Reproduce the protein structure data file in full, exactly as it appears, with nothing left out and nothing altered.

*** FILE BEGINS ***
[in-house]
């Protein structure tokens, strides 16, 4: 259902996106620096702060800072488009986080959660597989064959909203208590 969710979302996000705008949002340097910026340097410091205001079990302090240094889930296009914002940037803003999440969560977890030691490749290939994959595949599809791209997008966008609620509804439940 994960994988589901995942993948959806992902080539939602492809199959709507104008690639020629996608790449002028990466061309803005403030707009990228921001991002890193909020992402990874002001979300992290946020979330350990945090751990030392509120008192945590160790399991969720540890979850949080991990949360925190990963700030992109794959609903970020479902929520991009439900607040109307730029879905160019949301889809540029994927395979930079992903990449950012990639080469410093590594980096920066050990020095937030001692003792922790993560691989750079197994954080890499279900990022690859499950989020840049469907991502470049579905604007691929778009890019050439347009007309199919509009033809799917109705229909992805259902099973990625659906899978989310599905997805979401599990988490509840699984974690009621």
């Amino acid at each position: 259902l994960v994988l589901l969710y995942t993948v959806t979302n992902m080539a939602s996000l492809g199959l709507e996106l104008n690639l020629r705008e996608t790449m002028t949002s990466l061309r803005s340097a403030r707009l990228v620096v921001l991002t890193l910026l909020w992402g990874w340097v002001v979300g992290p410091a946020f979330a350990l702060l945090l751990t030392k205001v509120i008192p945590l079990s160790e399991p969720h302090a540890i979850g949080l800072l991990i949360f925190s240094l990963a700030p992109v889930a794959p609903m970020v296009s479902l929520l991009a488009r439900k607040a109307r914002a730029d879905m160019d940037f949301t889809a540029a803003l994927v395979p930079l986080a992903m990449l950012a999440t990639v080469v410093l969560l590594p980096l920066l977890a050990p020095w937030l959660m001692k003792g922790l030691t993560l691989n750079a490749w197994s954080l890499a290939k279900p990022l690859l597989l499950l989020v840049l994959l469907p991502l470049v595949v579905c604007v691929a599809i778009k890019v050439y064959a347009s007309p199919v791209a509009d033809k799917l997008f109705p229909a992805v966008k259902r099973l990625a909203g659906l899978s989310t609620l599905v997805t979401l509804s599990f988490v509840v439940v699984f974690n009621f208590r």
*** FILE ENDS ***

[in-house]
């Protein structure tokens, strides 16, 4: 259902996106620096702060800072488009986080959660597989064959909203208590 969710979302996000705008949002340097910026340097410091205001079990302090240094889930296009914002940037803003999440969560977890030691490749290939994959595949599809791209997008966008609620509804439940 994960994988589901995942993948959806992902080539939602492809199959709507104008690639020629996608790449002028990466061309803005403030707009990228921001991002890193909020992402990874002001979300992290946020979330350990945090751990030392509120008192945590160790399991969720540890979850949080991990949360925190990963700030992109794959609903970020479902929520991009439900607040109307730029879905160019949301889809540029994927395979930079992903990449950012990639080469410093590594980096920066050990020095937030001692003792922790993560691989750079197994954080890499279900990022690859499950989020840049469907991502470049579905604007691929778009890019050439347009007309199919509009033809799917109705229909992805259902099973990625659906899978989310599905997805979401599990988490509840699984974690009621």
């Amino acid at each position: 259902l994960v994988l589901l969710y995942t993948v959806t979302n992902m080539a939602s996000l492809g199959l709507e996106l104008n690639l020629r705008e996608t790449m002028t949002s990466l061309r803005s340097a403030r707009l990228v620096v921001l991002t890193l910026l909020w992402g990874w340097v002001v979300g992290p410091a946020f979330a350990l702060l945090l751990t030392k205001v509120i008192p945590l079990s160790e399991p969720h302090a540890i979850g949080l800072l991990i949360f925190s240094l990963a700030p992109v889930a794959p609903m970020v296009s479902l929520l991009a488009r439900k607040a109307r914002a730029d879905m160019d940037f949301t889809a540029a803003l994927v395979p930079l986080a992903m990449l950012a999440t990639v080469v410093l969560l590594p980096l920066l977890a050990p020095w937030l959660m001692k003792g922790l030691t993560l691989n750079a490749w197994s954080l890499a290939k279900p990022l690859l597989l499950l989020v840049l994959l469907p991502l470049v595949v579905c604007v691929a599809i778009k890019v050439y064959a347009s007309p199919v791209a509009d033809k799917l997008f109705p229909a992805v966008k259902r099973l990625a909203g659906l899978s989310t609620l599905v997805t979401l509804s599990f988490v509840v439940v699984f974690n009621f208590r």